Happy Father’s Day, Dad!
People keep saying you’re in a better place, and I believe them.
But that still doesn’t mean we don’t wish things were different.
It doesn’t mean we don’t think it absolutely sucks to lose a dad and an Opa to lung cancer, you who never smoked in your life, except for that one time, when you were a kid, with the rhubarb leaves. Even if you had smoked, it wouldn’t be okay to lose you at age 68. That will never be okay, on this side.
I wish I could tell you so many things, about my writing, about books I’ve read, and movies I’ve seen. (Recently, we watched “Red Army” with the boys, which is about the Soviet Red Army hockey team. I told the boys it was a connection to you, because you had known what it was like to be scared of the secret police in your Stalinist childhood. You had known what it was like to defect from the Reds. PS: I am always looking for ways to make you seem alive to your grandchildren. This was just one of the ways.)
Mostly, I wish I could tell you about my family, our joys and concerns.
One of greatest losses of you being gone is that seven wonderful kids don’t get to have you as their physically present Opa.
You’re not living in the apartment on Henderson HWY anymore, ready to dole out Loonies and treats and Slurpee money and hugs anymore.
You’re not here to come visit, and see your grandchildren do their thing, and light up this world with their graces and gifts. You’re not on the other end of the phone line, singing “Happy Birthday,” talking about the Jets or the Bombers. You’re not there to hear about the way your grandchildren are growing up, so fast, beautiful, accomplished, loving Jesus. You’re not there to hear the words “Happy Father’s Day, Dad! Happy Father’s Day, Opa.”
And that may be the worst thing of all.
It made me think: If we could get you back for one more day, for one more Father’s Day, what would we give you? What would make you happiest in the receiving of our gifts?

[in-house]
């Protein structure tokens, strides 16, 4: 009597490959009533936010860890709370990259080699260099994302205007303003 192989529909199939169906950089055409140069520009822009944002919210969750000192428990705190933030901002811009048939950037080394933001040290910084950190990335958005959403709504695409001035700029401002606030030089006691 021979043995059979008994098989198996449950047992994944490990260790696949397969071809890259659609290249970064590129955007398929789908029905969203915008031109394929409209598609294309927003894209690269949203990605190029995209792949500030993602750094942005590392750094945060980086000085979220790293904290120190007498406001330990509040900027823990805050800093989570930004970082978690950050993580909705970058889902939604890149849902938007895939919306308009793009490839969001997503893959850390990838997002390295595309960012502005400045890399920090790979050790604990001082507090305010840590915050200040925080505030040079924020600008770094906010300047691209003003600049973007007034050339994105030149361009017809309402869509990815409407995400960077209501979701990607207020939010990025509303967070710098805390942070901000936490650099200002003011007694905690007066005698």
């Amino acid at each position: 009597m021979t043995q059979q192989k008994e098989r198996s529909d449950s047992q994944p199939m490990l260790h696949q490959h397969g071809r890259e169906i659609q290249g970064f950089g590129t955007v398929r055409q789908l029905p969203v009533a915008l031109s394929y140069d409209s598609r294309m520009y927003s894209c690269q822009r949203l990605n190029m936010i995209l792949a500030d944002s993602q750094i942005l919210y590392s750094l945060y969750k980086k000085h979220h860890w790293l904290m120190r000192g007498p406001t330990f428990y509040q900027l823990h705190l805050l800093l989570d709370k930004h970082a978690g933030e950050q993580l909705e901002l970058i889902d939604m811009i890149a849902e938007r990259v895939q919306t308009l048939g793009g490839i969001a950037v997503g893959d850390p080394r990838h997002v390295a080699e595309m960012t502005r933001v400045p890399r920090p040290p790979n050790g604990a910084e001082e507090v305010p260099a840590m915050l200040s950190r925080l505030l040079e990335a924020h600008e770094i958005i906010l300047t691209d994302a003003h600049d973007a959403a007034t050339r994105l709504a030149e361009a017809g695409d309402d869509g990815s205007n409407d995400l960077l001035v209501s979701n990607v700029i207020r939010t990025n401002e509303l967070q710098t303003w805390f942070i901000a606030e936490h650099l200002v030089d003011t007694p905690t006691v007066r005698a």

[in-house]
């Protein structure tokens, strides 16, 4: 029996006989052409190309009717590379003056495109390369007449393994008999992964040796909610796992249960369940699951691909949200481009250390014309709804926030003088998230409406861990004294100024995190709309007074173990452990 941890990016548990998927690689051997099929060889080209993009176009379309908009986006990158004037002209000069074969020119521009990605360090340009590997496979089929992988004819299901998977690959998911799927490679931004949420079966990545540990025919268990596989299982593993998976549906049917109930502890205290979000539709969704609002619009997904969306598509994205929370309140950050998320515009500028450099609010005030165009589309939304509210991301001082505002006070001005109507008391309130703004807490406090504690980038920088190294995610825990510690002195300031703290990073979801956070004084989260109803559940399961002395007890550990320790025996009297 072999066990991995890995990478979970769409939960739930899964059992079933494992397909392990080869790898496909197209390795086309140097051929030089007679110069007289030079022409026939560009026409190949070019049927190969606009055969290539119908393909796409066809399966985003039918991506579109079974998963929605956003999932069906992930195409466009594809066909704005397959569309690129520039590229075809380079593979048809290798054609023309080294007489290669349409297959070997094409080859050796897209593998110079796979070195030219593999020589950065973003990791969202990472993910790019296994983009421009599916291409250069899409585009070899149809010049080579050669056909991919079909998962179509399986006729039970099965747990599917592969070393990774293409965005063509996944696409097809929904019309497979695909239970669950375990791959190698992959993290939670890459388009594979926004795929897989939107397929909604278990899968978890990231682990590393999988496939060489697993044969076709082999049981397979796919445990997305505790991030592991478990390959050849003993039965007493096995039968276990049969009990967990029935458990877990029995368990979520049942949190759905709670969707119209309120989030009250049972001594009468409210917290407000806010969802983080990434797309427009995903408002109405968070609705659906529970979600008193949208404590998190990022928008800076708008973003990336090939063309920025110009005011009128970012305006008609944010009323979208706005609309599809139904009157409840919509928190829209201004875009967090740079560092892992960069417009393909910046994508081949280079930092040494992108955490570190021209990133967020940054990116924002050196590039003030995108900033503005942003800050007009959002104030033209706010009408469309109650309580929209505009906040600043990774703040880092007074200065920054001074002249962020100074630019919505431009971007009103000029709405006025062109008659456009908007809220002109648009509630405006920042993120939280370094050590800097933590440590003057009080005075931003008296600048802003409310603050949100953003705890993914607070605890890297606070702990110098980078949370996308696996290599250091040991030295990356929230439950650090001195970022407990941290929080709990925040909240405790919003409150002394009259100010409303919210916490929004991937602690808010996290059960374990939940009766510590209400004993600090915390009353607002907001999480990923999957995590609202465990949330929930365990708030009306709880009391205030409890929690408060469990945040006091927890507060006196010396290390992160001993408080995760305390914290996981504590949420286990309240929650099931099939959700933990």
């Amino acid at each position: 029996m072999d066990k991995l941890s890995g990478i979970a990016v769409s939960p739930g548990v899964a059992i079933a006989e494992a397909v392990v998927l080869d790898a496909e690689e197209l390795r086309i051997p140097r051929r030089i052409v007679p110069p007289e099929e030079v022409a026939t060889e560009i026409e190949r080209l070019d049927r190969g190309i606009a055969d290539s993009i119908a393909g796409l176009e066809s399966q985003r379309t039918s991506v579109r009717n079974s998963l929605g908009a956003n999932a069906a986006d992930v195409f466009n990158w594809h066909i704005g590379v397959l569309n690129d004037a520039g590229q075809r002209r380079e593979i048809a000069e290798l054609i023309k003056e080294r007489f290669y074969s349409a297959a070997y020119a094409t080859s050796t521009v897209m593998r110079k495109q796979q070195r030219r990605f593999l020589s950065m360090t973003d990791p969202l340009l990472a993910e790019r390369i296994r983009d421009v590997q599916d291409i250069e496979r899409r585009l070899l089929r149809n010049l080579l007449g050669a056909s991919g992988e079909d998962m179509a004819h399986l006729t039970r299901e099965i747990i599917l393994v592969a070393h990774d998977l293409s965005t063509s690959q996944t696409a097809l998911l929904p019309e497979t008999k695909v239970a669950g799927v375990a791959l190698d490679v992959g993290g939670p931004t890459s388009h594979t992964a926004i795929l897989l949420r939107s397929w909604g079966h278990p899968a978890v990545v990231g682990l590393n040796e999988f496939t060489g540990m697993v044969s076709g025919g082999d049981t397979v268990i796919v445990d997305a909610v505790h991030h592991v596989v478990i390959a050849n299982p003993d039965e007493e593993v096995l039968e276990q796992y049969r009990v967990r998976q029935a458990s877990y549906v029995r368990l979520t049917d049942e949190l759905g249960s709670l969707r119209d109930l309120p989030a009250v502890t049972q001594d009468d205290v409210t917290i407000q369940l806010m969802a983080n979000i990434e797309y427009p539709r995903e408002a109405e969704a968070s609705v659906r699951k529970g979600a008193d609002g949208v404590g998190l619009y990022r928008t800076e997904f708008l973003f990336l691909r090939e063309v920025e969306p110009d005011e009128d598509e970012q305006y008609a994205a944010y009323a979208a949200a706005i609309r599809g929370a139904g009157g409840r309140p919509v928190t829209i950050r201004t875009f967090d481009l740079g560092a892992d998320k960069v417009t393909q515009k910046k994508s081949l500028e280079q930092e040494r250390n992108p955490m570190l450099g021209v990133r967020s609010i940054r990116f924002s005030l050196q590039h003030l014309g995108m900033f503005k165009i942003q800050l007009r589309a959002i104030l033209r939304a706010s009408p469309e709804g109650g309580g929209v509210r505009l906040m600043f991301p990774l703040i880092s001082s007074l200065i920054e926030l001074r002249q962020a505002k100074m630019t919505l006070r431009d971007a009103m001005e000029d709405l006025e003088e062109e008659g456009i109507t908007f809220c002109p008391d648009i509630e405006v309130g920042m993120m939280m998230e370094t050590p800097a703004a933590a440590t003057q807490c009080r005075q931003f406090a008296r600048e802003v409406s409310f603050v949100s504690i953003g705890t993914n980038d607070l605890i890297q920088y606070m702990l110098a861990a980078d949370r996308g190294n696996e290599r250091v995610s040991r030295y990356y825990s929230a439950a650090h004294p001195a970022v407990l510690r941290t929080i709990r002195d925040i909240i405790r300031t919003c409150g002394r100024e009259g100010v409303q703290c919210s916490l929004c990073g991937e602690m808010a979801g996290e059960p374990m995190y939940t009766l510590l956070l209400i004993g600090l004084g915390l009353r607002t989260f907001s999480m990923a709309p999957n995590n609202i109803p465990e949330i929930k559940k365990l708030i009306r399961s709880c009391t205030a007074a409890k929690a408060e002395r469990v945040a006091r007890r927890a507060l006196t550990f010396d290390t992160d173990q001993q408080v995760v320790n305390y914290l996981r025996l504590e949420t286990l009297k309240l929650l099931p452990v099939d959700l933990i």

I think I know.
Gift #1: I would have Jonah play you a few songs on his guitar, his true love. And you would be so proud of his musical gifts (“Finally!” you might say, even out loud. “A musically inclined offspring!”)
Gift #2: I would commission Ezra to draw you a picture and write you a story. (In the mysterious alchemy of adoption, did he get his artistic bent from YOU? I’ve wondered this many times, because there is no striking artistic talent on either side of my birth family.)
And your granddaughter with the honey-colored skin and eyes like marquise gemstones?
Gift #3: She would show off her keeper skills, and keep a multitude of soccer balls out of the net–with her face, if she had to!
Gift #4: Doyle would tell you about being in the Gospel choir, and how they sing the Andre Crouch songs you adore. By the way, the choir IS singing this Sunday, so give a listen, wherever you are. You’ll be glad you did.
Gift #5: As for me, I’d tell you that I want to write about you and your story next, of courage, faith and hope in the face of atrocious war. Of a refugee and underdog who turned bookselling into a master craft. So many people will have seeds of faith planted deep within, because you lived out such a story on this earth.
Dad, you would be glad to receive such gifts, especially from the kids.
Maybe you have received these gifts already, in some celestial way we don’t understand, and won’t understand until we see you–and our claiming, rescuing Father–face to face.
Maybe you’ve heard the music of one grandchild, and bragged to Johnny Cash about him. Or nudged Rembrandt to look at another grandson’s charcoal drawings. (“Take a look at that detail! Well, his middle name is “Brandt” after all…”)
I don’t know who’s with you there in terms of soccer players, but I wonder if you’ve dragged these folk to some close-by but unseen spot beyond the veil to watch a little black haired goalie make some crazy saves.
I would give anything to even wave at you from across the field.
Regardless if you can see us or not, we have kept you in our hearts these nine years.
And even if we can’t give you our gifts face to face, somehow, just by doing what we have been put on this earth to do, we are honoring you. And that’s the best Father’s Day gift we can give, from us to you, from this life to the next.